The high temperature of 39 on Tuesday was for early in the day, and the forecast snow was for late in the day, so everyone planned accordingly. Personally I planned to use the last of the brown out to load the porch and woodboxes, without annoying my wife by tracking snow all over the place. But, the best laid plans of mice and men…
And just like that the brown out was over. The question was, would this inch of fluff be swiftly melted by a resurgence of southwest winds?
Judging from the long range forecast above, a brief resurgence might have been expected Wednesday, but cold seemed to be pressing. The Bermuda High, suppressed to Florida in the map below, is in a fight with high pressure either side of Hudson Bay which, rather than being blithely pushed east, is starting to dig in its heels and do some pushing, showing signs of turning into a “blocking high pressure” which prevents lows (such as the one over the Great Lakes in the map below) from cruising north, but rather squishes them southeast, often as secondary “skipper” developments along the coast (as is the case in the map below.)
What happened was that low over the Great Lakes dissipated to a blip that barely gave us a flurry, as the coastal feature rocketed east to become a mid Atlantic Storm, which is what has happened over and over this winter, but the front it left behind was very different. It was a long warm front to the next storm, moving out of the Rocky Mountains. Formerly the Bermuda High would have whipped that front north, but now there was formidable Canadian High Pressure to the north, and even a weak cold front pressing south over New England. Battle lines were being drawn.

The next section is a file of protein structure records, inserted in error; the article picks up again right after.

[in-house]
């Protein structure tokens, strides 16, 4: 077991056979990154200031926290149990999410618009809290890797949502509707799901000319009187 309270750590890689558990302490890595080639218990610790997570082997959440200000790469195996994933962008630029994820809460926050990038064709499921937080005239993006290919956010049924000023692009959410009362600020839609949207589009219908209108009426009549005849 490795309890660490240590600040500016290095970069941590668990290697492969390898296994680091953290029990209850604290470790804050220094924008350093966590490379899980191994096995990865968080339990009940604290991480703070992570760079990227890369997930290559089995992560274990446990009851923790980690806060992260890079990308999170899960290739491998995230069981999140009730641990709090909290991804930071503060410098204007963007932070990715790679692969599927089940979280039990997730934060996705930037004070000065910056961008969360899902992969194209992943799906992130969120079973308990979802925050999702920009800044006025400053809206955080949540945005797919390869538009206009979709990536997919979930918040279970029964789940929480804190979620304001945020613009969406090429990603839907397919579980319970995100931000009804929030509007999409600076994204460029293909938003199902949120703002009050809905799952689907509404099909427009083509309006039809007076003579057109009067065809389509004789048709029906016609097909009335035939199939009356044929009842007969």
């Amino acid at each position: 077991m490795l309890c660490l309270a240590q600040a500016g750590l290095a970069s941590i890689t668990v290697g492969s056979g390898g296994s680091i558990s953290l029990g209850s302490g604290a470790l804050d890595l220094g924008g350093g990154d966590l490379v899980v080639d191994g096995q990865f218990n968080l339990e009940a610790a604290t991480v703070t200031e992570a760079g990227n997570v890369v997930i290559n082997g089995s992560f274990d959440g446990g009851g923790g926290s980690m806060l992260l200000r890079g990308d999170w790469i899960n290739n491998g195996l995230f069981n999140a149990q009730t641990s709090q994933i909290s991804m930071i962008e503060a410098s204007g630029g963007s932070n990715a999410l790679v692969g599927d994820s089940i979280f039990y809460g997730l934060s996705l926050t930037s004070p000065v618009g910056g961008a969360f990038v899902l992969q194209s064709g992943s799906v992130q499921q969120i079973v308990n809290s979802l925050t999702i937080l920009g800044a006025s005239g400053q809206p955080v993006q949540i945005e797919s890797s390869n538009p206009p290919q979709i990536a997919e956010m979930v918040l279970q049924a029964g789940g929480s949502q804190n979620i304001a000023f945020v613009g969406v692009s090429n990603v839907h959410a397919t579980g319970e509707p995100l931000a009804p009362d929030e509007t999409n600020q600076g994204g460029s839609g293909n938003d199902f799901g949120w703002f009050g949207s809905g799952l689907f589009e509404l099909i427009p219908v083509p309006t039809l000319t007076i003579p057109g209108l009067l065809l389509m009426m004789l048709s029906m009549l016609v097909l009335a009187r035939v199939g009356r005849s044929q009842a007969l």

Yesterday provided just enough of a window to stack wood with a minimum of mess to my wife’s floors, but the blue sky grayed and by evening a silent snow was falling. By this morning I had three and a half inches of snow and sleet to shovel, and Lydia goat was nowhere to be seen. Smarter than I, she was basking under her heat lamp.
We have been spared the more brutal side of winter (so far) but there have been a couple of cold shots, brief reminders we’re not off the hook. They are like a left jab in a fist fight, quick and then gone, but you notice you are a bit dizzy.
The cold air really has had to work to reach us, as the pattern wants to divert it all out to sea. A couple of maps will demonstrate how the cold air had to back track from Baffin Bay, rather than taking the normal route down the east slopes of the Canadian Rockies from Alaska. Then cold swiftly is sloughed off to the east, and we are back into a more benign southwest flow.